A business proposal can help lenders and investors assess your idea’s potential. If you present your hospitality business properly in a clear and well-written business proposal, this document can open many doors for you.
However, a business proposal has yet another use. It will provide you, and everyone involved with guidelines on how to put that plan in motion. With the whole team on the same page, you can bring your forces together and achieve your goals.
Writing a good hospitality business proposal is a necessary step toward turning your dream into reality. If this seems like an intimidating process, don’t worry. The following step will help you compose an impeccable business proposal.
Step 1: Write an Executive Summary
The executive summary needs to paint the big picture of your plan. Its purpose is to lead the reader into the story of your business before you get down to the details.
The summary can outline the following:
- The founder’s history – By sharing your story you assure the reader that you have experience.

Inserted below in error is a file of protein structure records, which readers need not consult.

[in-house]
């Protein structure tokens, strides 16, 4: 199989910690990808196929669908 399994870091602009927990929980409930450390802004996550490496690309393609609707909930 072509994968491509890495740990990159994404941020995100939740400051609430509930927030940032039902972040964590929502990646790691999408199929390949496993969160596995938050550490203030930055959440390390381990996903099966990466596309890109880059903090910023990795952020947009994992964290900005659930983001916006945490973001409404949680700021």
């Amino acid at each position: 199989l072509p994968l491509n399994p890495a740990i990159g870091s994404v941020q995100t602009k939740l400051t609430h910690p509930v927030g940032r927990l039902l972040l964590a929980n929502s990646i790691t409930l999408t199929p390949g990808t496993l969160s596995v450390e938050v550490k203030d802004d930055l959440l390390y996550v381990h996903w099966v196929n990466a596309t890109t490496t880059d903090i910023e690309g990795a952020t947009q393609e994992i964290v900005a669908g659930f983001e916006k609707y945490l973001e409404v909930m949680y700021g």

- The mission and vision – Help the reader understand what drives you through a mission and vision statement.
- The unique value proposition – Explain what makes you different from the competition to validate your decision to open such a business.
Even though the executive summary is somewhat of an introduction, you can write it last. Since it summarizes your hospitality business, having the rest of the elements clarified can inspire you to write a better summary.
Step 2: Introduce Your Business
Provide the concept of your hospitality business by providing a clear and detailed description. You need to introduce your business to strangers, so you want to write down all the key elements that make up your restaurant, hotel, or spa.
Since every business is unique, there are no strict rules about how you should describe it. But to give you an idea, here are a few points you can tackle in the business description:
- The type of business (hotel, restaurant, food truck, spa, etc.)
- Services you offer
- Business’s history
- Your business partners
- Your past achievements
- The building design (for example, how many rooms you have, parking spots, etc.)
- Service hours
Step 3: Present Market Analysis